Alice's Adventures in Wonderland and Through the Looking-Glass (Barnes & Noble Collectible Editions)

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Overview

Lewis Carroll's novels Alice's Adventures in Wonderland and Through the Looking Glass (first published in 1865 and 1871, respectively) have entertrained readers young and old for more than a century. Their magical worlds, amusing characters, clever dialogue, and playfully logical illogic epitomize the whit and whimsy of Carroll's writing.
 
Alice's Adventures in Wonderland transports you down the rabbit-hole into a wondrous realm that...

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Overview

Lewis Carroll's novels Alice's Adventures in Wonderland and Through the Looking Glass (first published in 1865 and 1871, respectively) have entertrained readers young and old for more than a century. Their magical worlds, amusing characters, clever dialogue, and playfully logical illogic epitomize the whit and whimsy of Carroll's writing.
 
Alice's Adventures in Wonderland transports you down the rabbit-hole into a wondrous realm that is home to a White Rabbit, a March Hare, a Mad Hatter, a tea-drinking Dormouse, a grinning Cheshire-Cat, the Queen of Hearts and her playing card retainers, and all manner of marvelous creatures. Through the Looking-Glass is your passport to a topsy-turvy world on the other side of the mirror, where you have to run fast just to stay in place, memory works backwards, and it is possible to believe as many as six impossible things before breakfast. Both stories feature the colored classic illustrations of John Tenniel. 
 
Alice's Adventures in Wonderland and Through the Looking Glass is one of Barnes & Noble's leatherbound classics for children. It features classic illustrations, an elegant bonded leather binding, a satin-ribbon bookmark, and distinctive gilt edging. It will provide hours of enjoyment for readers of all ages.

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Product Details

Meet the Author

Lewis Carroll

Charles Lutwidge Dodgson, known by his pen name, Lewis Carroll, was a man of diverse interests - in mathematics, logic, photgraphy, art, theater, religion, medicine, and science. He was happiest in the company of children for whom he created puzzles, clever games, and charming letters.

As all Carroll admirers know, his book Alice's Adventures in Wonderland (1865), became an immediate success and has since been translated into more than eighty languages. The equally popular sequel Through the Looking-Glass and What Alice Found There, was published in 1872.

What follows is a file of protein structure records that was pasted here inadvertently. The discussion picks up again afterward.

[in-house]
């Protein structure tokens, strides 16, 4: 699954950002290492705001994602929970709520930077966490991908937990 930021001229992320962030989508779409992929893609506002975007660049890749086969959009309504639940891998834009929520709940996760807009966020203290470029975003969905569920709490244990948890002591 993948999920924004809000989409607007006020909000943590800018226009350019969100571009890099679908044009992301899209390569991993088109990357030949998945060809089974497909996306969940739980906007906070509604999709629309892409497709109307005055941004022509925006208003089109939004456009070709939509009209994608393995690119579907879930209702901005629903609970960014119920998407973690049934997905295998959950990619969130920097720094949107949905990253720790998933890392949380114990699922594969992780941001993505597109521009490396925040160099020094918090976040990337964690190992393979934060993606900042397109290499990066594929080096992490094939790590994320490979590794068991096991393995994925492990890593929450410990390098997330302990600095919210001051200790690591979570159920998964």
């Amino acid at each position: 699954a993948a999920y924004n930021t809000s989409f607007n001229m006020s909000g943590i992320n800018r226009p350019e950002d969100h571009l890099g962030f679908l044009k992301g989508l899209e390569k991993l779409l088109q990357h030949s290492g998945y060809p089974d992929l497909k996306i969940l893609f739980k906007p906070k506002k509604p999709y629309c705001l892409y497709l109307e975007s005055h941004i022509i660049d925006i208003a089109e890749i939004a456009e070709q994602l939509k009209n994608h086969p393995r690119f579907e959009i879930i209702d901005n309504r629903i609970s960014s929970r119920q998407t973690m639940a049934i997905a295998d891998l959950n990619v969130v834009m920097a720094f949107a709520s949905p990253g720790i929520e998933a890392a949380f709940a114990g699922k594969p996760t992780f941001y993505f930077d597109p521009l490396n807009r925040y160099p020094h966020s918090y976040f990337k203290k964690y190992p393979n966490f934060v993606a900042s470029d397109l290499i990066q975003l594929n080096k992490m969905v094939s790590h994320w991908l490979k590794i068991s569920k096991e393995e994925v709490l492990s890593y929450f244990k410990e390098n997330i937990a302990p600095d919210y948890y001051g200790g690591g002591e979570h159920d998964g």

The Alice books are but one example of his wide ranging authorship. The Hunting of the Snark, a classic nonsense epic (1876) and Euclid and His Modern Rivals, a rare example of humorous work concerning mathematics, still entice and intrigue today's students. Sylvie and Bruno, published toward the end of his life contains startling ideas including an 1889 description of weightlessness.

The humor, sparkling wit and genius of this Victorian Englishman have lasted for more than a century. His books are among the most quoted works in the English language, and his influence (with that of his illustrator, Sir John Tenniel) can be seen everywhere, from the world of advertising to that of atomic physics.

Biography

Charles Lutwidge Dodgson, known by his pen name, Lewis Carroll, was a man of diverse interests -- in mathematics, logic, photgraphy, art, theater, religion, medicine, and science. He was happiest in the company of children for whom he created puzzles, clever games, and charming letters.

As all Carroll admirers know, his book Alice's Adventures in Wonderland (1865), became an immediate success and has since been translated into more than eighty languages. The equally popular sequel Through the Looking-Glass and What Alice Found There, was published in 1872.

The Alice books are but one example of his wide ranging authorship. The Hunting of the Snark, a classic nonsense epic (1876) and Euclid and His Modern Rivals, a rare example of humorous work concerning mathematics, still entice and intrigue today's students. Sylvie and Bruno, published toward the end of his life contains startling ideas including an 1889 description of weightlessness.

The humor, sparkling wit and genius of this Victorian Englishman have lasted for more than a century. His books are among the most quoted works in the English language, and his influence (with that of his illustrator, Sir John Tenniel) can be seen everywhere, from the world of advertising to that of atomic physics.

Author biography courtesy of Penguin Group (USA).

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    1. Also Known As:
      Charles Lutwidge Dodgson (real name)
    1. Date of Birth:
      January 27, 1832
    2. Place of Birth:
      Daresbury, Cheshire, England
    1. Date of Death:
      January 14, 1898
    2. Place of Death:
      Guildford, Surrey, England

Read an Excerpt

CHAPTER I

DOWN THE RABBIT-HOLE

ALICE was beginning to get very tired of sitting by her sister on the bank, and of having nothing to do. Once or twice she had peeped into the book her sister was reading, but it had no pictures or conversations in it - "And what is the use of a book," thought Alice, "without pictures or conversations?"

So she was considering in her own mind (as well as she could, for the hot day made her feel very sleepy and stupid) whether the pleasure of making a daisy-chain would be worth the trouble of getting up and picking the daisies, when suddenly a White Rabbit with pink eyes ran close by her.

There was nothing so very remarkable in that; nor did Alice think it so very much out of the way to hear the Rabbit say to itself, "Oh dear! oh dear! I shall be too late!" (When she thought it over afterwards, it occurred to her that she ought to have wondered at this, but at the time it all seemed quite natural.) But when the Rabbit actually took a watch out of its waistcoat pocket, and looked at it and then hurried on, Alice started to her feet, for it flashed across her mind that she had never before seen a rabbit with either a waistcoat pocket or a watch to take out of it, and burning with curiosity, she ran across the field after it, and was just in time to see it pop down a large rabbit-hole under the hedge.In another moment down went Alice after it, never once considering how in the world she was to get out again.